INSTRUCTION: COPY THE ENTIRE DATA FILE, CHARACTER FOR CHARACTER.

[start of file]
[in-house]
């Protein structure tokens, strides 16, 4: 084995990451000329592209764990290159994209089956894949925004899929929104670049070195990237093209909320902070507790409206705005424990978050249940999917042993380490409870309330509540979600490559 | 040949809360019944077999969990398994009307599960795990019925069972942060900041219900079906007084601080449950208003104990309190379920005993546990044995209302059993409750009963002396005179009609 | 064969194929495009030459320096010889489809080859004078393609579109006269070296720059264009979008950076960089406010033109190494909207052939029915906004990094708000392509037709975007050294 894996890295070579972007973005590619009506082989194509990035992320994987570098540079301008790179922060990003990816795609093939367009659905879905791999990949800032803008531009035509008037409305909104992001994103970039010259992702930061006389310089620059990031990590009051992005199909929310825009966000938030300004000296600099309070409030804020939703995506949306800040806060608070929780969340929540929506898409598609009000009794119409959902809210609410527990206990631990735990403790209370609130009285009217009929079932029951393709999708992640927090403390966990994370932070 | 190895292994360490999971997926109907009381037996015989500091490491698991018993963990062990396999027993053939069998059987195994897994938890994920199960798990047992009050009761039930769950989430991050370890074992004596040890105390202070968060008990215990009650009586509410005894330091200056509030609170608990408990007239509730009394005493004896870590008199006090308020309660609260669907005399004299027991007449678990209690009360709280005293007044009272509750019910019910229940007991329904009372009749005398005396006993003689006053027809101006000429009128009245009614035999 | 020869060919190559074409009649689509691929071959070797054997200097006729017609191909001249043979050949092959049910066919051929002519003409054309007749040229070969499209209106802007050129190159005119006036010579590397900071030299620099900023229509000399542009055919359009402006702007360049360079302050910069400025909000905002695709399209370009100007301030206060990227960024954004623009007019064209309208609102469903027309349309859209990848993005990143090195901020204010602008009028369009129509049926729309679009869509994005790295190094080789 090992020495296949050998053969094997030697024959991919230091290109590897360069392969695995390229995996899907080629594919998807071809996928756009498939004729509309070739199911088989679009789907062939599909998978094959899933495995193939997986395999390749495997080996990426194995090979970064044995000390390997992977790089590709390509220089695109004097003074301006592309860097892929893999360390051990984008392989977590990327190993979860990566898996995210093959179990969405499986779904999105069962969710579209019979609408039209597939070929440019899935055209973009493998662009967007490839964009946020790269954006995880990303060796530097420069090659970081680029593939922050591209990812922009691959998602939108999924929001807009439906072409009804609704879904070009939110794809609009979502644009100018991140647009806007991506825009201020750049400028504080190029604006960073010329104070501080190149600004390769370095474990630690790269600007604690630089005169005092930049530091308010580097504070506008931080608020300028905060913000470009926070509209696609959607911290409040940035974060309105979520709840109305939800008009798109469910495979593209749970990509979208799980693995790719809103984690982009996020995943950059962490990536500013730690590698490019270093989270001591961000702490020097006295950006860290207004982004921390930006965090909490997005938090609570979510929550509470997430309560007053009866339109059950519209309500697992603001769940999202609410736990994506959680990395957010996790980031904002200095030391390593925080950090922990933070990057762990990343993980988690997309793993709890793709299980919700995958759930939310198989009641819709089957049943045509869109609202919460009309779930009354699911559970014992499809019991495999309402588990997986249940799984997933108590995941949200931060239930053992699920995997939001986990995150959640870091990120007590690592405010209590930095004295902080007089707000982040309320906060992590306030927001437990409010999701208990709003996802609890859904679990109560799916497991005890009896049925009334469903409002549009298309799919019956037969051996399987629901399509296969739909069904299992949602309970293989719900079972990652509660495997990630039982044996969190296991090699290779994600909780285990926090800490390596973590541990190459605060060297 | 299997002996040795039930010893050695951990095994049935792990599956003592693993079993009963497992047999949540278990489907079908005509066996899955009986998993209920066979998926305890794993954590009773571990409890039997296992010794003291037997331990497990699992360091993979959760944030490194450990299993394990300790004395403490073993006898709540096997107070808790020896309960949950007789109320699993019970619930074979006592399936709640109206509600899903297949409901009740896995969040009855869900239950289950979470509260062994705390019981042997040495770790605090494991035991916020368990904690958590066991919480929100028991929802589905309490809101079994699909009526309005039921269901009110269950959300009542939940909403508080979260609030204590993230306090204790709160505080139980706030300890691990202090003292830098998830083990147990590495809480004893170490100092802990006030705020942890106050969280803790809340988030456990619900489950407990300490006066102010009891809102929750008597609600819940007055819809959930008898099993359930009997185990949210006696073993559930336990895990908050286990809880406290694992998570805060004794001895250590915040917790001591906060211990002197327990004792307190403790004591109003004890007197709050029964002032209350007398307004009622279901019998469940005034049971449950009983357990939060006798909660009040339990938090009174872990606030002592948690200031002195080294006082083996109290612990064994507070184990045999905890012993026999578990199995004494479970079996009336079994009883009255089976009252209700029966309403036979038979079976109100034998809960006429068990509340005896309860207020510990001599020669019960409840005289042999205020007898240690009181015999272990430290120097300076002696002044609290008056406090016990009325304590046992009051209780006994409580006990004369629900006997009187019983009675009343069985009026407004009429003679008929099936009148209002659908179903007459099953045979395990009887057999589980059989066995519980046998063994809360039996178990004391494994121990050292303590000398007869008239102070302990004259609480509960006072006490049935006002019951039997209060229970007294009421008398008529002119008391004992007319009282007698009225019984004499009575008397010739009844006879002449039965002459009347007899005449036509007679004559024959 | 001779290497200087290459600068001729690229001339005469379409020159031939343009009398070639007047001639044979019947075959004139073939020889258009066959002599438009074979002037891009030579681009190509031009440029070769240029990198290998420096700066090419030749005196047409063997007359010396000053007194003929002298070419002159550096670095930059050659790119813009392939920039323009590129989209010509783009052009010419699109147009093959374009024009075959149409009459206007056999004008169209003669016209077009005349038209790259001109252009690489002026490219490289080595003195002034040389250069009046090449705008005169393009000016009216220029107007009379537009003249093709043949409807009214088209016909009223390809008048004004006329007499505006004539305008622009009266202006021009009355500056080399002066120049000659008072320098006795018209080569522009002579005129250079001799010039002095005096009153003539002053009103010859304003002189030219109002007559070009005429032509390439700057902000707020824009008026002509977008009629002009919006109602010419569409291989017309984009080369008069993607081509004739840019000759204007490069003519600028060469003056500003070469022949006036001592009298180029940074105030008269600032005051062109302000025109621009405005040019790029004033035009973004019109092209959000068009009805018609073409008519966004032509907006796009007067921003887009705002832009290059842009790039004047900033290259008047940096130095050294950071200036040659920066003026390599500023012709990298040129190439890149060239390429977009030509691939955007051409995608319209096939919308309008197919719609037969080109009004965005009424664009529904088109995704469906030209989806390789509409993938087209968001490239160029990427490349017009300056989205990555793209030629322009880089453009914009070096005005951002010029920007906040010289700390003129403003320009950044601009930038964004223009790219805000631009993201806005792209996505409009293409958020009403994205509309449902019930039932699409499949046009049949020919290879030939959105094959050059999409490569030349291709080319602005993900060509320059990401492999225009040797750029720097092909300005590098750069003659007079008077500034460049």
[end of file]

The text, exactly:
[in-house]
């Protein structure tokens, strides 16, 4: 084995990451000329592209764990290159994209089956894949925004899929929104670049070195990237093209909320902070507790409206705005424990978050249940999917042993380490409870309330509540979600490559 | 040949809360019944077999969990398994009307599960795990019925069972942060900041219900079906007084601080449950208003104990309190379920005993546990044995209302059993409750009963002396005179009609 | 064969194929495009030459320096010889489809080859004078393609579109006269070296720059264009979008950076960089406010033109190494909207052939029915906004990094708000392509037709975007050294 894996890295070579972007973005590619009506082989194509990035992320994987570098540079301008790179922060990003990816795609093939367009659905879905791999990949800032803008531009035509008037409305909104992001994103970039010259992702930061006389310089620059990031990590009051992005199909929310825009966000938030300004000296600099309070409030804020939703995506949306800040806060608070929780969340929540929506898409598609009000009794119409959902809210609410527990206990631990735990403790209370609130009285009217009929079932029951393709999708992640927090403390966990994370932070 | 190895292994360490999971997926109907009381037996015989500091490491698991018993963990062990396999027993053939069998059987195994897994938890994920199960798990047992009050009761039930769950989430991050370890074992004596040890105390202070968060008990215990009650009586509410005894330091200056509030609170608990408990007239509730009394005493004896870590008199006090308020309660609260669907005399004299027991007449678990209690009360709280005293007044009272509750019910019910229940007991329904009372009749005398005396006993003689006053027809101006000429009128009245009614035999 | 020869060919190559074409009649689509691929071959070797054997200097006729017609191909001249043979050949092959049910066919051929002519003409054309007749040229070969499209209106802007050129190159005119006036010579590397900071030299620099900023229509000399542009055919359009402006702007360049360079302050910069400025909000905002695709399209370009100007301030206060990227960024954004623009007019064209309208609102469903027309349309859209990848993005990143090195901020204010602008009028369009129509049926729309679009869509994005790295190094080789 090992020495296949050998053969094997030697024959991919230091290109590897360069392969695995390229995996899907080629594919998807071809996928756009498939004729509309070739199911088989679009789907062939599909998978094959899933495995193939997986395999390749495997080996990426194995090979970064044995000390390997992977790089590709390509220089695109004097003074301006592309860097892929893999360390051990984008392989977590990327190993979860990566898996995210093959179990969405499986779904999105069962969710579209019979609408039209597939070929440019899935055209973009493998662009967007490839964009946020790269954006995880990303060796530097420069090659970081680029593939922050591209990812922009691959998602939108999924929001807009439906072409009804609704879904070009939110794809609009979502644009100018991140647009806007991506825009201020750049400028504080190029604006960073010329104070501080190149600004390769370095474990630690790269600007604690630089005169005092930049530091308010580097504070506008931080608020300028905060913000470009926070509209696609959607911290409040940035974060309105979520709840109305939800008009798109469910495979593209749970990509979208799980693995790719809103984690982009996020995943950059962490990536500013730690590698490019270093989270001591961000702490020097006295950006860290207004982004921390930006965090909490997005938090609570979510929550509470997430309560007053009866339109059950519209309500697992603001769940999202609410736990994506959680990395957010996790980031904002200095030391390593925080950090922990933070990057762990990343993980988690997309793993709890793709299980919700995958759930939310198989009641819709089957049943045509869109609202919460009309779930009354699911559970014992499809019991495999309402588990997986249940799984997933108590995941949200931060239930053992699920995997939001986990995150959640870091990120007590690592405010209590930095004295902080007089707000982040309320906060992590306030927001437990409010999701208990709003996802609890859904679990109560799916497991005890009896049925009334469903409002549009298309799919019956037969051996399987629901399509296969739909069904299992949602309970293989719900079972990652509660495997990630039982044996969190296991090699290779994600909780285990926090800490390596973590541990190459605060060297 | 299997002996040795039930010893050695951990095994049935792990599956003592693993079993009963497992047999949540278990489907079908005509066996899955009986998993209920066979998926305890794993954590009773571990409890039997296992010794003291037997331990497990699992360091993979959760944030490194450990299993394990300790004395403490073993006898709540096997107070808790020896309960949950007789109320699993019970619930074979006592399936709640109206509600899903297949409901009740896995969040009855869900239950289950979470509260062994705390019981042997040495770790605090494991035991916020368990904690958590066991919480929100028991929802589905309490809101079994699909009526309005039921269901009110269950959300009542939940909403508080979260609030204590993230306090204790709160505080139980706030300890691990202090003292830098998830083990147990590495809480004893170490100092802990006030705020942890106050969280803790809340988030456990619900489950407990300490006066102010009891809102929750008597609600819940007055819809959930008898099993359930009997185990949210006696073993559930336990895990908050286990809880406290694992998570805060004794001895250590915040917790001591906060211990002197327990004792307190403790004591109003004890007197709050029964002032209350007398307004009622279901019998469940005034049971449950009983357990939060006798909660009040339990938090009174872990606030002592948690200031002195080294006082083996109290612990064994507070184990045999905890012993026999578990199995004494479970079996009336079994009883009255089976009252209700029966309403036979038979079976109100034998809960006429068990509340005896309860207020510990001599020669019960409840005289042999205020007898240690009181015999272990430290120097300076002696002044609290008056406090016990009325304590046992009051209780006994409580006990004369629900006997009187019983009675009343069985009026407004009429003679008929099936009148209002659908179903007459099953045979395990009887057999589980059989066995519980046998063994809360039996178990004391494994121990050292303590000398007869008239102070302990004259609480509960006072006490049935006002019951039997209060229970007294009421008398008529002119008391004992007319009282007698009225019984004499009575008397010739009844006879002449039965002459009347007899005449036509007679004559024959 | 001779290497200087290459600068001729690229001339005469379409020159031939343009009398070639007047001639044979019947075959004139073939020889258009066959002599438009074979002037891009030579681009190509031009440029070769240029990198290998420096700066090419030749005196047409063997007359010396000053007194003929002298070419002159550096670095930059050659790119813009392939920039323009590129989209010509783009052009010419699109147009093959374009024009075959149409009459206007056999004008169209003669016209077009005349038209790259001109252009690489002026490219490289080595003195002034040389250069009046090449705008005169393009000016009216220029107007009379537009003249093709043949409807009214088209016909009223390809008048004004006329007499505006004539305008622009009266202006021009009355500056080399002066120049000659008072320098006795018209080569522009002579005129250079001799010039002095005096009153003539002053009103010859304003002189030219109002007559070009005429032509390439700057902000707020824009008026002509977008009629002009919006109602010419569409291989017309984009080369008069993607081509004739840019000759204007490069003519600028060469003056500003070469022949006036001592009298180029940074105030008269600032005051062109302000025109621009405005040019790029004033035009973004019109092209959000068009009805018609073409008519966004032509907006796009007067921003887009705002832009290059842009790039004047900033290259008047940096130095050294950071200036040659920066003026390599500023012709990298040129190439890149060239390429977009030509691939955007051409995608319209096939919308309008197919719609037969080109009004965005009424664009529904088109995704469906030209989806390789509409993938087209968001490239160029990427490349017009300056989205990555793209030629322009880089453009914009070096005005951002010029920007906040010289700390003129403003320009950044601009930038964004223009790219805000631009993201806005792209996505409009293409958020009403994205509309449902019930039932699409499949046009049949020919290879030939959105094959050059999409490569030349291709080319602005993900060509320059990401492999225009040797750029720097092909300005590098750069003659007079008077500034460049």